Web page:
From Chicken Soup for the Mother of Preschooler's Soul

Obstacles and Opportunities

My mother had a great deal of trouble with me, but I think she enjoyed it.

Mark Twain

Dear Ellen,

Last night, you asked if it was hard to be a mom. At that particular time, I was rushing to get dinner on the table, one ear tuned in to you, the other tuned in to the argument that was brewing between your brothers in the basement.

I sighed and hurriedly answered, “Yes, sometimes it is, but it’s all worth it. Now go find something to do.”

My answer was rushed and a bit flippant, but you were satisfied.

“Good,” you said, “‘cause I want to be a mom when I grow up.” Then, with a big smile, you skipped off to join the noise in the basement.

After you went to bed, I thought a bit more about your question and my answer. And yes, being a mom is hard work. In fact, sometimes it’s downright difficult.

I have only a few short years (although sometimes the days seem like eternity) to teach you that you should cross the street at the corner and wear a helmet when you ride your bicycle. That it’s right to say “thank you,” but wrong to talk to strangers. That it’s right to answer the phone, but wrong to say, “My mom’s not home.”

Being a mom means being a protector, organizer, juggler, chief cook and bottle washer. Some days, the list is never-ending, the responsibility enormous. But every day, I make a choice about how I view my job: a day laden with obstacles to be overcome or one that is brimming with opportunities to be seized.

It’s easy to see the obstacles.

White woodwork pocked with black fingerprints. Stains on the carpet. Cobwebs in the corners. Dust bunnies under the beds. Toys on the stairs. Smelly trash. Runny noses. Ratty hair. Holey socks. Wasted food.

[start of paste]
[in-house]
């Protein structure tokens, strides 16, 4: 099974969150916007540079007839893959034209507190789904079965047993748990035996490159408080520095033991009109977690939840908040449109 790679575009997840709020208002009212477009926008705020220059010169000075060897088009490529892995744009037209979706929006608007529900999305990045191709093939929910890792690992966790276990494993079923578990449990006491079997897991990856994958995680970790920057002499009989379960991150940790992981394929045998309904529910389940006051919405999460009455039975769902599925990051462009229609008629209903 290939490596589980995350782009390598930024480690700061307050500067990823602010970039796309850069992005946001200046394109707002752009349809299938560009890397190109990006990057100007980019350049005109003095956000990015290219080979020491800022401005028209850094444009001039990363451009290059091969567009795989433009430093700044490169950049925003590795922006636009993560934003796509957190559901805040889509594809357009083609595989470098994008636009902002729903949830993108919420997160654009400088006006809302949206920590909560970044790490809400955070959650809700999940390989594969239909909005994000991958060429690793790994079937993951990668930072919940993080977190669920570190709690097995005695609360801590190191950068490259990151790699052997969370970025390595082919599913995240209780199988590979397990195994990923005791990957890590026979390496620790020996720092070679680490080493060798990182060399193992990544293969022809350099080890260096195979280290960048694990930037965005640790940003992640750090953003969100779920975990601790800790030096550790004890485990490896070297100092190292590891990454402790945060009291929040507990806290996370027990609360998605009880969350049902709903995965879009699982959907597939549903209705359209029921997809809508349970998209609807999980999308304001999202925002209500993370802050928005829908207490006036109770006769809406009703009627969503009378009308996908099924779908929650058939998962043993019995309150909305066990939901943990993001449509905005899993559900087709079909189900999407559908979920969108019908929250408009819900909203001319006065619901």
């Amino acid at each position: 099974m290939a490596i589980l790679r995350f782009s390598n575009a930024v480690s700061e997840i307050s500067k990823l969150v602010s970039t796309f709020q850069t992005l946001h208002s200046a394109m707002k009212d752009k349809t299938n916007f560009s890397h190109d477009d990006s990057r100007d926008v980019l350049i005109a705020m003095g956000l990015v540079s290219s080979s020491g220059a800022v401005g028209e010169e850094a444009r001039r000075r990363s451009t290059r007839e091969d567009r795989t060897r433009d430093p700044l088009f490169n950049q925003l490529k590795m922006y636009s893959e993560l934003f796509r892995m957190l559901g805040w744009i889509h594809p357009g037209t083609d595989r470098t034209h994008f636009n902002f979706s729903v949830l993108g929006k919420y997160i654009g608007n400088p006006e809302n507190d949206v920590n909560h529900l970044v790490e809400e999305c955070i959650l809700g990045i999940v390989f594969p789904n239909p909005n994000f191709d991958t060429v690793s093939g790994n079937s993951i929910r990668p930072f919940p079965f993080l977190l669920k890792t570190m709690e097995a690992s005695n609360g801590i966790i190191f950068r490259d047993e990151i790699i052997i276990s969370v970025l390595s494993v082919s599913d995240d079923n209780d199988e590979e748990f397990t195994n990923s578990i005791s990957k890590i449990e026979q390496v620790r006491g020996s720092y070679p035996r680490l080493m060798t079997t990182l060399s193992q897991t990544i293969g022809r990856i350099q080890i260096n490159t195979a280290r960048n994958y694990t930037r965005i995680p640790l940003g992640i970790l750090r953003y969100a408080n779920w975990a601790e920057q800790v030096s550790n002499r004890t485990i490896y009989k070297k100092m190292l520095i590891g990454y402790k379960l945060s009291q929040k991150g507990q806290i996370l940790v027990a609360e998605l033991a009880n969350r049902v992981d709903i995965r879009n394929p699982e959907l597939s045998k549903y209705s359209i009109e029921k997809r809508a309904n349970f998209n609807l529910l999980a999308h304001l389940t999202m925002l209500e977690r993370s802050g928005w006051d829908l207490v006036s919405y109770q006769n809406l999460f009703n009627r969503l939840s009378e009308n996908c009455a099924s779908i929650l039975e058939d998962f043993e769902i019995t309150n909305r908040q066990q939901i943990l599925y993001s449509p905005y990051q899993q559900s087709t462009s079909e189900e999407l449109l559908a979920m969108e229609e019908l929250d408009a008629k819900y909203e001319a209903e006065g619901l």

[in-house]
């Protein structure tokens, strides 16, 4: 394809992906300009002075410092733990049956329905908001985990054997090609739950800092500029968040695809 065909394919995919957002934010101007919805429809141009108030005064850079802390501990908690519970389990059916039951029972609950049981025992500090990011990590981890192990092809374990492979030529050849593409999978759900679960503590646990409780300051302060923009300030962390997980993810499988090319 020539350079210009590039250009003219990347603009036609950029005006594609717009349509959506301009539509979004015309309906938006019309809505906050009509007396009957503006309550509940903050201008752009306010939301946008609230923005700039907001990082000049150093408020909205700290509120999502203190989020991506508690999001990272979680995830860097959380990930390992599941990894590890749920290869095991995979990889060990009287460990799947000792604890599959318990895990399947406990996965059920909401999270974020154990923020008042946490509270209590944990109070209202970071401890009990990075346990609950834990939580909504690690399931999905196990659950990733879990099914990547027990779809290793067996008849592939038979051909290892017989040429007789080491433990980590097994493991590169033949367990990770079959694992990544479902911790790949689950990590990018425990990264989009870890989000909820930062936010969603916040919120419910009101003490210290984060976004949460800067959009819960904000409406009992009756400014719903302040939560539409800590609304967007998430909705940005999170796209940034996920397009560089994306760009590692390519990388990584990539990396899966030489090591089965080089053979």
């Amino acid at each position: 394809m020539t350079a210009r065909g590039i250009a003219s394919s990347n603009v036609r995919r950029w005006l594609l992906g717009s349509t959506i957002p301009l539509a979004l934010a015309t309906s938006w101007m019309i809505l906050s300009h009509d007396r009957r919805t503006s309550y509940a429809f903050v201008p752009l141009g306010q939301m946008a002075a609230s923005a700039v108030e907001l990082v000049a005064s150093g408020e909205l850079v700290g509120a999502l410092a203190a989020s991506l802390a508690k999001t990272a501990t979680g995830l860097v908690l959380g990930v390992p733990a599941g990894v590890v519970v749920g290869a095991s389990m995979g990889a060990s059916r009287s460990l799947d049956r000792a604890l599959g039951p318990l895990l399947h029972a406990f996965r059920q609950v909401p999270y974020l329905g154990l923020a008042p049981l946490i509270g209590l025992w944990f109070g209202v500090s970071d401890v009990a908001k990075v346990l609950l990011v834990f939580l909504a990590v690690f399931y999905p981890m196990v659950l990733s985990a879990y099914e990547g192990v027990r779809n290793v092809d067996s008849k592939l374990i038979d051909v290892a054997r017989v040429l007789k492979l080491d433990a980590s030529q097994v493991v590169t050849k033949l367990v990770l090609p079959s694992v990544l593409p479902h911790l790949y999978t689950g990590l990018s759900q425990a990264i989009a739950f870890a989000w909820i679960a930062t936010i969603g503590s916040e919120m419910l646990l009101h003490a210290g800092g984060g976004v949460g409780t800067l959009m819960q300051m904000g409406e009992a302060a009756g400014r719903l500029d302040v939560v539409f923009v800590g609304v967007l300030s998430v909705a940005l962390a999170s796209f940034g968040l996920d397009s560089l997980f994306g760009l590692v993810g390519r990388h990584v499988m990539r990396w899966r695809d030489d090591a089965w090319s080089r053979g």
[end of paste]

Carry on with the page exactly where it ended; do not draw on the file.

When the obstacles are overwhelming, my days are disjointed and tear-stained. These are the days I wear old clothes because, if the baby isn’t spitting up on them, the toddler is spilling paint on them. The days when, just as I fall exhausted into bed, a voice calls out from down the hall, “Mom, I wet the bed.”

But when I look for the opportunities, I find that I am surrounded.

A warm burp and soft head burrowing into my shoulder. A tent constructed over the dining-room table. An announcement that the art gallery is open and paintings by an accomplished four-year-old can be purchased for a mere five cents. A secret discussion in the basement on the best tactic to use when spying on Mom. A middle-ofthe-night poke in the arm with an innocent, “Can I sleep with you?”

I can laugh at your chocolate-moustached faces because I know you like brownies best when they’re warm from the oven. I can smile at the soaking wet mittens because I know you’re proud of the snow fort you built in the backyard. My days are filled with pep talks of encouragement: Yes, I can get up in the middle of the night, one more time, to nurse the baby—he smells so good. Yes, I can read The Cat in the Hat one more time—she still fits on my lap. Yes, I can listen to one more argument and name-calling session without losing my cool—I know someday they’ll be best buddies.

Last night, when dinner was over, the three of you ran off with extravagant plans to build a Lego castle that promised to be the biggest one yet. The argument so important before dinner was forgotten. Later, you scrunched newspapers and carried firewood into the house.

“We need lots of wood,” you informed me, “because we’re going to have a big, big fire.” Then you plopped down on the couch and announced, “Listen to me read Green Eggs and Ham.”

I heard firewood crackling in the background. I saw swirls of dust through the flames. And I knew that the opportunities of being a mom far outweigh the obstacles.

Is it hard to be a mom? Sometimes.

Is it worth it? Always.

Love, Mom

Karna Converse

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